Kansas Court Revives Lawsuit Challenging Local Education Funding Cap


On October 18, a Kansas Court of Appeals overturned a lower court’s dismissal of Petrella v. State, a lawsuit that challenges the state’s cap on the amount local residents can tax themselves to support school funding. The case is remanded to the federal district court for a trial on the merits and its outcome could have a significant impact on school equity in the state.

Filed in 2010 by ten parents in Shawnee Mission Unified School District, the suit claims the local option budget cap violates federal Due Process and Equal Protection rights. The Shawnee parents contend that they are both restricted in deciding how much money to raise and also disproportionately hurt by the cap because they receive such a low level of per-pupil funding from the state. In 2011, the trial court concluded that the plaintiffs had no standing because a decision in their favor would force the court to deem the entire education funding system unconstitutional, leaving the district with no authority to raise any education funds. In reversing the decision, the appeals court rejected this logic and concluded that the plaintiffs would benefit from a favorable decision.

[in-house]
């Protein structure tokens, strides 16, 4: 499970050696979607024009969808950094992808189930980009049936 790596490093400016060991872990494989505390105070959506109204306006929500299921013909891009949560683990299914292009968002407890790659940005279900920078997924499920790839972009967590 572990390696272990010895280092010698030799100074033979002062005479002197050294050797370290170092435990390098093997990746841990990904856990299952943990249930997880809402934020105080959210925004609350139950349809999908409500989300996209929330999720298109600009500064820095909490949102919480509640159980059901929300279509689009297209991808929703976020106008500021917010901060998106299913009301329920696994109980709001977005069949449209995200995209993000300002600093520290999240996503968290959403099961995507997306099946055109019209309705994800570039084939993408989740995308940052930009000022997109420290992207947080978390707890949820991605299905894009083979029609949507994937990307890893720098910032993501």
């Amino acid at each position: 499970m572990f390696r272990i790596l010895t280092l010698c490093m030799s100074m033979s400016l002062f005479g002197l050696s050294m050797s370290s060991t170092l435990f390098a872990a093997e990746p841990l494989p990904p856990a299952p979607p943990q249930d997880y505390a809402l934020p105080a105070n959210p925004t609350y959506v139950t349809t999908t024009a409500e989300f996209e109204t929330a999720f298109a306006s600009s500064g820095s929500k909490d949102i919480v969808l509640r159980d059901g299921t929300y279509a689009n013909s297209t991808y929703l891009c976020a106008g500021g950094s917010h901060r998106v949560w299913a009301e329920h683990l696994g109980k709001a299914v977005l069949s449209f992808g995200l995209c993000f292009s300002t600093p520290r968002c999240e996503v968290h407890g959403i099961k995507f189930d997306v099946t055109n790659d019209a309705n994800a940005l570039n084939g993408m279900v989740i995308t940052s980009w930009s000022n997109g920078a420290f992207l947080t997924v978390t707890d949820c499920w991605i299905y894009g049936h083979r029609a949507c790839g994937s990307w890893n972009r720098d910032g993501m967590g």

Advocates concerned with school equity worry that allowing districts to raise unlimited amounts of funds for schools would exacerbate disparities in educational opportunities, and actually hurt students from poorer districts. For example, a spokesman for the Kansas City School District explained how districts with higher property taxes, who can offer larger salaries to school employees, draw talented teachers away from poorer districts. Two attorneys who joined the state as defendant-intervenors are currently representing plaintiffs in Gannon v. State, another school funding suit in Kansas. In their 2010 motion to intervene in Petrella, the attorneys emphasized that both adequacy and equality are critical factors to ensuring a constitutional school finance system. One of the attorneys, Alan Rupe, says that all of the districts in Kansas need more money, insisting that “once everyone is receiving an equal opportunity for an adequate education, then we can talk about whether to lift the cap.”

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